The future of the youth and the Earth have far more in common than meets the eye. In the National Future Farmers Association, the idea of farming is only a small piece of what the organization stands for as a whole. They look to educate anyone, not just product farmers or those looking for a career in agriculture. Students, teachers, business owners, doctors, scientists and beyond make up the members of the growing ideals on which the group has built its values: personal growth, education and success.
Rudy Beck, one of many young adult FFA members, has begun his own path to success through the organization. Beck recently competed in the National FFA Agriscience Fair in Indianapolis, Indiana in October.
“The national competition was an amazing experience,” Rudy said. “Being able to meet and compete with others across the nation has been life-changing.”
The competition brings together members of FFA to present projects based on the ideas they have created to a panel of judges. The concept of the projects are to create a product, a thesis or plan to better the world of agriculture and make a sufficient, as well as eco-friendly, solution possible in that process.
Rudy had been investigating the use of different substances to help remove carbon dioxide from the air to help reduce the problem of global warming. Global warming has huge negative effects on agriculture, and the increase in engines on the road and industry have drastically increased the carbon dioxide levels. Seeing this as an issue for the future farmers, Rudy had the idea of finding an alternate fuel source that had cleaner and less emissions.
His idea was to find a substance that could be used on the tops of buildings or possibly at the source to decrease the carbon dioxide levels. One thing that worked well in his experiment was the periodite rocks that come from the Earth’s mantle. He then learned, through trial and error, that crumbling the rock has a higher rate of carbon dioxide removal.
“This program has been amazing for Rudy and has helped him come out his shell more than I ever could have imagined,” his mother, Shari Beck said. “He has always been interested in hunting and fishing, then he came into contact with the right teachers and joined the program.”
Rudys love for science began at Sam Houston Elementary when he presented a project at the annual science fair. He then enrolled in the advanced science course in sixth grade and was required to do a project and he chose to do his on petrified wood.
He enjoyed the process of experimentation and creating so much that it caught the eye of former Ag teacher, Brittany Skinner. She then encouraged him to get involved in Junior FFA and start competing in the Agriscience fair. This fair is a competition hosted by each of the major livestock shows based on the FFA rules that are used at the State Competition Levels. It allowed Rudy to become more comfortable with the requirements of the competition and get a feel for future presentations.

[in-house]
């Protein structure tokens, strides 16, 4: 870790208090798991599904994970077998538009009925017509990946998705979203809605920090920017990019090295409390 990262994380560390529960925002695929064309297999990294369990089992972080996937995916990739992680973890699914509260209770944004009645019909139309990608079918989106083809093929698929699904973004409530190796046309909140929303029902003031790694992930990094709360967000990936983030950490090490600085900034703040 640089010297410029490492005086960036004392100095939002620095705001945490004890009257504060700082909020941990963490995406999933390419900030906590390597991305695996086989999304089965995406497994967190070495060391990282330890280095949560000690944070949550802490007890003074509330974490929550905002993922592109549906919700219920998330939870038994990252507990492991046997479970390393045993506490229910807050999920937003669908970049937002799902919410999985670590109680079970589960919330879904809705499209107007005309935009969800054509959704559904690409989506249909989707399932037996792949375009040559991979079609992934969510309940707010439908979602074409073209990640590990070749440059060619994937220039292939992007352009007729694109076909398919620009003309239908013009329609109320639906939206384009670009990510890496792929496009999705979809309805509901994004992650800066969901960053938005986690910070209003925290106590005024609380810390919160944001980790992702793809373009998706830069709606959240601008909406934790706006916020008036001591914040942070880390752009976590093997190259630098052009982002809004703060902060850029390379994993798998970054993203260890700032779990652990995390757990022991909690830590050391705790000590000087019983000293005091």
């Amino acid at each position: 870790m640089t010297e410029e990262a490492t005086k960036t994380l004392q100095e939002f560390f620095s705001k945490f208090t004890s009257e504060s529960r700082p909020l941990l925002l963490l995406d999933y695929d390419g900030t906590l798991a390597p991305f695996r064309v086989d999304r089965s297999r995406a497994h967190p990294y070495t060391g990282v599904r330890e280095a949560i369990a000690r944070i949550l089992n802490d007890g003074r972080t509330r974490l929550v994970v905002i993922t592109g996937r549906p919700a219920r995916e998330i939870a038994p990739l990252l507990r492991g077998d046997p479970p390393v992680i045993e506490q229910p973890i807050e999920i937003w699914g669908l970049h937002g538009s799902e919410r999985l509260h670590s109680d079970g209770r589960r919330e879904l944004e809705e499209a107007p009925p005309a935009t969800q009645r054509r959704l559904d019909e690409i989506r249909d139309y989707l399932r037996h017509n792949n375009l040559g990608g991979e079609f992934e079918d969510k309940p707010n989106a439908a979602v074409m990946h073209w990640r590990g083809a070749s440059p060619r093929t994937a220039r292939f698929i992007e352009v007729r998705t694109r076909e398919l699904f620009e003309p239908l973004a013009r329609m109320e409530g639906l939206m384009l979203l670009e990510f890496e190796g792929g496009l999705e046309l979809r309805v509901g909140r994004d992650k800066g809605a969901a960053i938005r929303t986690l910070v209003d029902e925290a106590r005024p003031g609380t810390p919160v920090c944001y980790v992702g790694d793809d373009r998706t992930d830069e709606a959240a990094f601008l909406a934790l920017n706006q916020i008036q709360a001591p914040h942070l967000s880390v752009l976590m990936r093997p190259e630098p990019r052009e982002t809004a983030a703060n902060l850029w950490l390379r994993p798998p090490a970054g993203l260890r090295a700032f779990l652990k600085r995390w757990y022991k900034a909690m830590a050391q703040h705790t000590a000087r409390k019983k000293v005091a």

Miranda Johnson was also an influence who helped Rudy with public speaking and developed his skills so he would be able to deliver his information with confidence and ease. He was also a part of Larry Acock’s agriculture show team in seventh and eighth grade, and this helped his interest in agriculture to grow and added to his public speaking experience. Now that Rudy is in High School, Johnson has continued to encourage and support his involvement in Agriscience fairs and take him to these competitions.
“We are beyond thankful for so many teachers who have helped get him to this point,” Shari said. “The improvement we have seen in his skills, and his confidence, is incredible.”
While the competition has allowed for Rudy to travel and experience new adventures, he is always looking for constructive criticism and ways to alter his ideas for the better.
“This most recent trip has motivated me to improve on my project for next year,” he said. “Now, having an idea of the types of questions that come at this level of competition, I can be better prepared.”
The competition to some may seem based on one single aspect of agriculture but the concept is so much more than that. The utilization of science, math, English, public speaking, computer and reasoning skills are all components of the overall project. Students follow the scientific method to carry out an experiment to test their hypothesis. Then, the use of math skills to collect, interpret and analyze data, then validate the conclusions made. Student’s English skills are used to write up a detailed report of the project and include citations on the research. The research skills are used to know what has been done related to the project, where the gaps in research might still exist. Students then use computer skills to create a display board along with data tables and graphs. Finally, their speaking skills come into play as they present their project to a panel of judges and answer questions.
“I am not a science guru, but the Agriscience fair builds so many skills that will be helpful to my future,” Rudy said.
After achieving so much success, Rudy has become a prime example of what hard work and dedication can bring through the FFA program. The ideals of a healthier future to keep agriculture alive and well affects all of us, not just farmers. The concept of making systems eco-friendly puts food on the table for many generations to come.